Arthur Andersen head resigns

Click to follow
The Independent Online

Jim Wadia resigned as world-wide managing partner of Arthur Andersen yesterday after the accountancy firm failed to secure a $14.5bn (£9.7bn) severance payment from its sister firm Andersen Consulting.

Jim Wadia resigned as world-wide managing partner of Arthur Andersen yesterday after the accountancy firm failed to secure a $14.5bn (£9.7bn) severance payment from its sister firm Andersen Consulting.

The world's largest consultancy firm will, however, have to hand back its name to Arthur Andersen as the price of its independence, according to an arbitration ruling yesterday by the International Chamber of Commerce. The two firms, which became "semi-detached" in 1989, will now go their separate ways, ending years of dispute over whether the consulting arm could become entirely independent.

The settlement of the two-and-half-year arbitration also requires Andersen Consulting to pay about $1bn of historic revenue payments owed to the accounting firm, and hand back certain proprietary IT systems.

Joe Forehand, Andersen Consulting's chief executive, said: "Today's ruling is as good as it gets. We've had a morning of celebration and euphoria. A clean and complete separation between us was prudent and inevitable."

Mr Wadia, 52, denied his unexpected retirement was connected with the ruling by the arbitrator Dr Guillermo Gamba. "We didn't get the termination payment, which is disappointing, but we did get the $1bn, the name and technology. I'm going because there isn't anything left to negotiate." Just hours earlier when the ruling first emerged, Mr Wadia had told Reuters: "This is the high point in my career. I'm 52 years old and I'm not sure how many more high points you can have like this."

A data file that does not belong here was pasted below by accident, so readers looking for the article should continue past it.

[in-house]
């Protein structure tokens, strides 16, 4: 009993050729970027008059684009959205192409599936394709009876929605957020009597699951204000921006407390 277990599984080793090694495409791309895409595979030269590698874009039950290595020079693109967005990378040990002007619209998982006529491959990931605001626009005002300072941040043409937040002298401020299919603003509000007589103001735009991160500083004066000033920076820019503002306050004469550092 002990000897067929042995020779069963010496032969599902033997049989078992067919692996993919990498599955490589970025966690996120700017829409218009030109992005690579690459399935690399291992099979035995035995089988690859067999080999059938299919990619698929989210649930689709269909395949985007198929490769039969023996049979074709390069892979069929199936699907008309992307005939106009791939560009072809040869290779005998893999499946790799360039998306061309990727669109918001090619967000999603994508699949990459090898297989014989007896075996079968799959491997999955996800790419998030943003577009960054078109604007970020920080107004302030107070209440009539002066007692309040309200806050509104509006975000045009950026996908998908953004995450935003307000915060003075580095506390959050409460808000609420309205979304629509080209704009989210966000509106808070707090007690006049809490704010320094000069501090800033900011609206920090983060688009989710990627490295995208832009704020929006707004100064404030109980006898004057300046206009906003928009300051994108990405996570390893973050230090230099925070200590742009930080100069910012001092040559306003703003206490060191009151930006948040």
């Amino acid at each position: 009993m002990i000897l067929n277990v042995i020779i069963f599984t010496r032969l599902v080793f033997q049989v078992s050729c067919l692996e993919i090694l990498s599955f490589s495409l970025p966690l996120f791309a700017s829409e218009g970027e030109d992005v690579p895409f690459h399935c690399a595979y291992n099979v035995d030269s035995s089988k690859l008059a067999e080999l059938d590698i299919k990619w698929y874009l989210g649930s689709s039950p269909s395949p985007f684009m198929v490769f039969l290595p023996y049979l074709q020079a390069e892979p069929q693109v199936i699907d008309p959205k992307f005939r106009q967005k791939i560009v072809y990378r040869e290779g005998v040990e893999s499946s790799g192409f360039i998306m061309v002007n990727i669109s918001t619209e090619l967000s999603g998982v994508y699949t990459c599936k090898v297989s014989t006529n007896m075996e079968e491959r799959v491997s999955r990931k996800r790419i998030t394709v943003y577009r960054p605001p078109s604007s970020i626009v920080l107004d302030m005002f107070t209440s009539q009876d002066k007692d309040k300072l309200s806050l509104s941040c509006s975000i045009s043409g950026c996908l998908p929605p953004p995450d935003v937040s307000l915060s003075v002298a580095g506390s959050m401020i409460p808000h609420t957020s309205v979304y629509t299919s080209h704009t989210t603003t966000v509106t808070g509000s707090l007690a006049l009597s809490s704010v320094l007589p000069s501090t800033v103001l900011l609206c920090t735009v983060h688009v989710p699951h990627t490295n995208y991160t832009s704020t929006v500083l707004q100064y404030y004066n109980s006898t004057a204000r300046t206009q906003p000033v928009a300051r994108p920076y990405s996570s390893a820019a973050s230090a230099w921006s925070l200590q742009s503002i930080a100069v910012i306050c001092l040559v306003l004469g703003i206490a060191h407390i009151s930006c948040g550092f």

The news of Mr Wadia's resignation was broken to Andersen Consulting's senior management by journalists during a media conference call yesterday afternoon. When Mr Forehand was later asked whether the arbitration ruling was open to legal challenge, he replied: "No; perhaps that's one reason why Mr Wadia has resigned."

Sources close to Arthur Andersen say Mr Wadia, a qualified barrister, was put in the top job in 1997 partly because of his tough negotiating skills. He is expected to return to broking corporate deals and advising on tax. The sources denied suggestions he might join an investment bank. Arthur Andersen has set up a 12-partner commission to select a successor.

Mr Forehand insisted that no technology would have to be handed back under Dr Gamba's ruling, and said the firm would take the name change "in our stride. It will only cost $100m to rebrand and advertise a new name". He said no final decision on a name had yet been taken.

The Andersen Consulting boss did not rule out a listing along the lines of the IPO by Goldman Sachs, the investment bank.

The dispute dates back to 1989 when Andersen Consulting agreed to a partial separation, not least because the US Securities and Exchange Commission (SEC) has stiff rules against auditors offering consultancy and other services to audit clients. Under their agreement neither side could walk away without paying the other a sum equal to 150 per cent of the previous year's revenues and forfeiting its name. In Andersen Consulting's case that would have meant $14.5bn.

The agreement was modified in 1990 so the consulting side had to pay 15 per cent of revenues to the accounting firm each year. This provision became a running sore. Then Arthur Andersen set up a new consulting firm, Arthur Andersen Business Consulting, and relations between the two sides deteriorated rapidly.

In 1997 Andersen Consulting went to arbitration, claiming the accountants had broken the agreement by allowing their consultancy side to compete with it. Mr Wadia was convinced this was a ploy to allow Andersen Consulting to walk away without paying a severance payment.